Marina Vela: first robotised dry dock in Europe
Marina Vela will soon inaugurate the most modern dry dock in the world. It is an automated system that identifies vessels, lifts them and puts them into a warehouse with a system of robotic arms and rails, leaving them in their personalised berth using a system of cranes and conveyor belts. This cutting-edge technology has many benefits not only for those who love sailing, but also for residents and the environment.
Marina Vela is the recreational marina in Barcelona, which opened its doors this past summer. It is located at the northern mouth of the port, next to Hotel W (the emblematic building designed by Ricard Bofill, often called the Sail) and Plaça Rosa dels Vents, near the Barceloneta neighbourhood. With this new facility, the Barcelona Port Authority aims to open this port up to residents, with new public, retail and recreational spaces, in addition to providing more berths.
With a view to residents
"Wanting to open up sailing to everyone and make the marina a public space open to residents involved making them a priority without, of course, taking away berths for the vessels," explains Lluís Pascual, telecommunications engineer and head of the project. "The solution was to create a dry dock that would multiply the number of vessels stored while minimising the impact on the landscape." So, in collaboration with Idasa and the Polytechnic University of Catalonia, we developed a fully automatic dry dock with space for 222 vessels up to 9 metres in length and 4 tonnes in weight.
"This system allowed us to add more berths while also helping us create a more dynamic setting for pedestrians." The automated dry dock system has robotic arms, inspired by those used in industries like the automotive sector, which lift the vessel and put it into a tunnel leading into the dry dock. This way, "they pass over the marina road without bothering pedestrians, shops or restaurants, which will all soon bring life into this area." Having chosen this sophisticated system, therefore, will allow residents and tourists alike to enjoy this space even more. Once inside, a system of cranes transports the vessel to its personalised storage space.
The automated dock system has robotic arms, inspired by those used in industries like the automotive sector, which lift the vessel and put it into a tunnel leading into the dry dock.
Those in charge of this project had to do a lot of research to make it possible. There are very few examples of automated dry docks with characteristics similar to the one that will soon open its doors in Barcelona: The Port Marina, in Fort Lauderdale (Florida, the United States), developed by Maffstack over more than 10 years, is one of them. This marina, which is smaller than the one at Marina Vela, is also automated, using a system based on sensors and lasers to guide the movements of the boat. At the Florida facility, public use of the marina was not the priority. The most important was how to protect vessels from the hurricanes that often hit this region. As there weren't any other references in the nautical world, explains Lluís Pascual, in developing the system they looked to "facilities like robotised logistics warehouses, which many companies have, for example in the automobile industry."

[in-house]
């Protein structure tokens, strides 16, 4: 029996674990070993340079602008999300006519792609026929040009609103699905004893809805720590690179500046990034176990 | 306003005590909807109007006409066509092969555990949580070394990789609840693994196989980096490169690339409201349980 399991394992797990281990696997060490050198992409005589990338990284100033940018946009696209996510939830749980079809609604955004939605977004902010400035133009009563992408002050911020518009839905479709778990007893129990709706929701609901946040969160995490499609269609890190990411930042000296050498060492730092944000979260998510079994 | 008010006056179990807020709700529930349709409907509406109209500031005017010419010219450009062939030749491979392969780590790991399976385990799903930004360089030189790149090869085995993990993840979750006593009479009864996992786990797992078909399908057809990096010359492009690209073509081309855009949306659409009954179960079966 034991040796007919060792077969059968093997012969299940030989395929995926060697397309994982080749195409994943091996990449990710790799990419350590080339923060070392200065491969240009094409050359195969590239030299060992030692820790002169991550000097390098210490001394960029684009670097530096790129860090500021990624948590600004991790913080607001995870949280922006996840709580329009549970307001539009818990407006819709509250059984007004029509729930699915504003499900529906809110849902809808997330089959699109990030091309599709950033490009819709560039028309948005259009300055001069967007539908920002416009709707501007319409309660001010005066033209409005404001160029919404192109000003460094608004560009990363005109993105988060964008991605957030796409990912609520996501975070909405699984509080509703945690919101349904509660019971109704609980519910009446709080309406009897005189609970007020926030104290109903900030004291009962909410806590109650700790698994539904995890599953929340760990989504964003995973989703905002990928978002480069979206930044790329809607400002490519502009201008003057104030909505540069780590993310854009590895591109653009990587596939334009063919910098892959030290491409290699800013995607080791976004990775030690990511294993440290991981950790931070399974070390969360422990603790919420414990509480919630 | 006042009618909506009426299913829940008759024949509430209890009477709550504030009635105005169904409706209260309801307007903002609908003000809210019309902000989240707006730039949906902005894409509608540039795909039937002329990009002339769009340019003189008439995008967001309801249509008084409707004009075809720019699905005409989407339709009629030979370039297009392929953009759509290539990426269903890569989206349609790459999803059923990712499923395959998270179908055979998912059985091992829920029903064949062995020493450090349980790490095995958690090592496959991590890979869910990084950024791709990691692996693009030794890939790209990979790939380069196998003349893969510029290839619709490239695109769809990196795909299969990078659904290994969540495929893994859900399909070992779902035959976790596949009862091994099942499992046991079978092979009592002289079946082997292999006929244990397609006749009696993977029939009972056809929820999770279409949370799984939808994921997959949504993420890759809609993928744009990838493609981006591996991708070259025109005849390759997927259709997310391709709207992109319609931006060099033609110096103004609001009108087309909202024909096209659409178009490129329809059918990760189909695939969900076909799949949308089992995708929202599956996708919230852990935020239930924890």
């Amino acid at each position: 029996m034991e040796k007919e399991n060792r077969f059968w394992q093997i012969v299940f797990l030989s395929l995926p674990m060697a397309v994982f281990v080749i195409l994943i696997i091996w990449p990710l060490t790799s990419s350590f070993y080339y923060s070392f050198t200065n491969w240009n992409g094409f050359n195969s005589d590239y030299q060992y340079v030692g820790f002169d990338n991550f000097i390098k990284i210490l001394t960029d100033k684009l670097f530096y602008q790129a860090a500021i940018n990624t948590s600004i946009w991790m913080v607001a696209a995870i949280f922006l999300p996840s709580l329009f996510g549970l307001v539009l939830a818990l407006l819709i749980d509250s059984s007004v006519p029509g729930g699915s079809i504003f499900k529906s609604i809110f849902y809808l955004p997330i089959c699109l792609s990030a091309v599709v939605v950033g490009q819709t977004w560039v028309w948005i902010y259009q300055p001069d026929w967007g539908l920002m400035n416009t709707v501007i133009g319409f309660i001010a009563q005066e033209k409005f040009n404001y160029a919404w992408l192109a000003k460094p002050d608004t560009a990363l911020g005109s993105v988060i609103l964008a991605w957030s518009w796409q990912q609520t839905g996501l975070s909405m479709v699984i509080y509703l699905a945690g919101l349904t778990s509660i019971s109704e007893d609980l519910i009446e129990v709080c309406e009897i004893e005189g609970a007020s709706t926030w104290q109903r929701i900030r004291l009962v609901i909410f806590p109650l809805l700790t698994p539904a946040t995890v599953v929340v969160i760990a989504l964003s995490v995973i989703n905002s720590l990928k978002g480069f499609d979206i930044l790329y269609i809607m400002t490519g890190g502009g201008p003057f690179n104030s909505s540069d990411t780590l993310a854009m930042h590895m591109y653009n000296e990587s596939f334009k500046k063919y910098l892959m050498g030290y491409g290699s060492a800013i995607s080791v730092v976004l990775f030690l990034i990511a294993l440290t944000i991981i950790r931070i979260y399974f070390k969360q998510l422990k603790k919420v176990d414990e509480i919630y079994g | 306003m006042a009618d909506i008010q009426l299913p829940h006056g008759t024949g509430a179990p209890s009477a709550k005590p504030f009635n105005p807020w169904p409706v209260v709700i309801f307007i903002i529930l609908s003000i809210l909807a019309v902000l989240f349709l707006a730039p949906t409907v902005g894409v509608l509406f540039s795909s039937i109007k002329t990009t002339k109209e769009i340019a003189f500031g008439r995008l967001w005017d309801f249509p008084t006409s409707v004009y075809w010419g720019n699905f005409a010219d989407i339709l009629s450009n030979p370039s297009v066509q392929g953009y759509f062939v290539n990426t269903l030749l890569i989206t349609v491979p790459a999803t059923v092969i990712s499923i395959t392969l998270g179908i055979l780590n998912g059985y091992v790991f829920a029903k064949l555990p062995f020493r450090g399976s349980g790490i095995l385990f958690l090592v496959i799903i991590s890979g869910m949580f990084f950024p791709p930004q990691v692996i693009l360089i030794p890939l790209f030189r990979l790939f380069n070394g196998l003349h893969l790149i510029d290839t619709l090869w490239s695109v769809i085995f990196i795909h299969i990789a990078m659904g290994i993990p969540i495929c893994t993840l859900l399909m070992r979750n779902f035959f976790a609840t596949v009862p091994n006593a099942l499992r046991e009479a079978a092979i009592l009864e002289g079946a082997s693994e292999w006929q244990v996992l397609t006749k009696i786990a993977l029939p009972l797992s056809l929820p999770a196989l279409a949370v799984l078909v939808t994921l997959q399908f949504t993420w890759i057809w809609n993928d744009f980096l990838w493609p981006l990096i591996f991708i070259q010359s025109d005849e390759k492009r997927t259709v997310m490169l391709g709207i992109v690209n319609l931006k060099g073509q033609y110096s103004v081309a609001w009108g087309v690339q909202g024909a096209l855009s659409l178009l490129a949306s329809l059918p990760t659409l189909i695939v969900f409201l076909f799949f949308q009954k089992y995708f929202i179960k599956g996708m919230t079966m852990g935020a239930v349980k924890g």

Personalised service 24 hours a day
The robotised dry dock also provides better service for users than a traditional dry dock, as it can be personalised. "When a client decides to leave their vessel here, the first thing they have to do is an adjustment manoeuvre with the system. This calibrates the machine to adapt it to the characteristics of each boat, including the length, height and width." This information is used to create a unique ID tag for each vessel. "When a vessel arrives at the marina, the system identifies it and adapts the transport elements to its characteristics. It also takes it to a personalised berth, minimising the impact on the hull while it is at Marina Vela," explains the technician.
Before entering the storage area, "the hull is cleaned with pressurised water to eliminate any salt, which could damage it. Then it is dried with fans to prevent the dampness from getting into the facility," explains Pascual. All of these options (cleaning the hull, lifting the boat with robotic arms, transport inside the dry dock to its personalised berth) are done in record time: just five or six minutes. Moreover, only one person is involved in the whole process (who, in fact, simply supervises the operation and makes sure that there isn't anyone still in the vessel when it enters the facility). This means the dry dock can run continuously. To make sure the service can be provided with very little human intervention and as quickly as possible, "a smartphone app has been created for boat owners to book their timeslot to drop off or pick up their vessel from the marina."
All of these "technological advances," Pascual believes, "will allow us to provide better service for recreational sailors," but also comprise a more sustainable solution environmentally, as the system offers more berths in less space, as well as minimising the impact on the marine environment. In short, after in-depth study, "it is the most sustainable solution, both economically and environmentally, that we could find."